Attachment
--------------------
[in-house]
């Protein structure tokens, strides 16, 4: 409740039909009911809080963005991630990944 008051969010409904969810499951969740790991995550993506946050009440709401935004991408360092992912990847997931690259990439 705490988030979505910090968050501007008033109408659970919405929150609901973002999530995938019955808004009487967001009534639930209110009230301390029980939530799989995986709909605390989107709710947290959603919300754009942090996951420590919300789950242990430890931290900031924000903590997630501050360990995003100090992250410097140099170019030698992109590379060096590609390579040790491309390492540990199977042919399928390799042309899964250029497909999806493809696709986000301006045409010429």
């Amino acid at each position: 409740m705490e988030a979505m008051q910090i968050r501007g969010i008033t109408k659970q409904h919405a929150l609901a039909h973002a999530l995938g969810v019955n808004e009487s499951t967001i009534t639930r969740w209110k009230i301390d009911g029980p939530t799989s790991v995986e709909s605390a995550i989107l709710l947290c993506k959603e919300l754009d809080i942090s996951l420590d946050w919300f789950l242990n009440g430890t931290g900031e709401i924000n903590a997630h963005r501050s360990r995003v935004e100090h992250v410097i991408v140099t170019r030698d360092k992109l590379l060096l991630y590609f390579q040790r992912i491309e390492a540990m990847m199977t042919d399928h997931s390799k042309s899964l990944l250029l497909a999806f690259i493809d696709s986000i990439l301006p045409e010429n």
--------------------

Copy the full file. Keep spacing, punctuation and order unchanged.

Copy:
[in-house]
């Protein structure tokens, strides 16, 4: 409740039909009911809080963005991630990944 008051969010409904969810499951969740790991995550993506946050009440709401935004991408360092992912990847997931690259990439 705490988030979505910090968050501007008033109408659970919405929150609901973002999530995938019955808004009487967001009534639930209110009230301390029980939530799989995986709909605390989107709710947290959603919300754009942090996951420590919300789950242990430890931290900031924000903590997630501050360990995003100090992250410097140099170019030698992109590379060096590609390579040790491309390492540990199977042919399928390799042309899964250029497909999806493809696709986000301006045409010429």
């Amino acid at each position: 409740m705490e988030a979505m008051q910090i968050r501007g969010i008033t109408k659970q409904h919405a929150l609901a039909h973002a999530l995938g969810v019955n808004e009487s499951t967001i009534t639930r969740w209110k009230i301390d009911g029980p939530t799989s790991v995986e709909s605390a995550i989107l709710l947290c993506k959603e919300l754009d809080i942090s996951l420590d946050w919300f789950l242990n009440g430890t931290g900031e709401i924000n903590a997630h963005r501050s360990r995003v935004e100090h992250v410097i991408v140099t170019r030698d360092k992109l590379l060096l991630y590609f390579q040790r992912i491309e390492a540990m990847m199977t042919d399928h997931s390799k042309s899964l990944l250029l497909a999806f690259i493809d696709s986000i990439l301006p045409e010429n």